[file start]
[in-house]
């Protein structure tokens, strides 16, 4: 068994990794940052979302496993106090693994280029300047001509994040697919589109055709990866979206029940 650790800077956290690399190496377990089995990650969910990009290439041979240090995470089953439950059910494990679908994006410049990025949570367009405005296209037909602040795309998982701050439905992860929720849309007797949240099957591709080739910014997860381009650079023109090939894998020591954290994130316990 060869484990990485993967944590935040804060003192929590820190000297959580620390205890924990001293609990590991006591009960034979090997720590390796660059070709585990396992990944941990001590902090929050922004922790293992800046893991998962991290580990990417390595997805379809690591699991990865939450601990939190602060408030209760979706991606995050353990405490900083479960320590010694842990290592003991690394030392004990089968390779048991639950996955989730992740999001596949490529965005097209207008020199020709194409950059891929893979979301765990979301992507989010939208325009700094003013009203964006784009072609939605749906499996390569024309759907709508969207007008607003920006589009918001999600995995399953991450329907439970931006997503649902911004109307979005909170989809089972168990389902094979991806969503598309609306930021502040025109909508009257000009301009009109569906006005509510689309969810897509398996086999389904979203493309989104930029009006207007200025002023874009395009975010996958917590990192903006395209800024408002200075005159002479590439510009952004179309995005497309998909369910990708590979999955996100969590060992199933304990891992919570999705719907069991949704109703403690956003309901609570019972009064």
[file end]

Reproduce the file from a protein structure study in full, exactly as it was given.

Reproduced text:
[in-house]
């Protein structure tokens, strides 16, 4: 068994990794940052979302496993106090693994280029300047001509994040697919589109055709990866979206029940 650790800077956290690399190496377990089995990650969910990009290439041979240090995470089953439950059910494990679908994006410049990025949570367009405005296209037909602040795309998982701050439905992860929720849309007797949240099957591709080739910014997860381009650079023109090939894998020591954290994130316990 060869484990990485993967944590935040804060003192929590820190000297959580620390205890924990001293609990590991006591009960034979090997720590390796660059070709585990396992990944941990001590902090929050922004922790293992800046893991998962991290580990990417390595997805379809690591699991990865939450601990939190602060408030209760979706991606995050353990405490900083479960320590010694842990290592003991690394030392004990089968390779048991639950996955989730992740999001596949490529965005097209207008020199020709194409950059891929893979979301765990979301992507989010939208325009700094003013009203964006784009072609939605749906499996390569024309759907709508969207007008607003920006589009918001999600995995399953991450329907439970931006997503649902911004109307979005909170989809089972168990389902094979991806969503598309609306930021502040025109909508009257000009301009009109569906006005509510689309969810897509398996086999389904979203493309989104930029009006207007200025002023874009395009975010996958917590990192903006395209800024408002200075005159002479590439510009952004179309995005497309998909369910990708590979999955996100969590060992199933304990891992919570999705719907069991949704109703403690956003309901609570019972009064």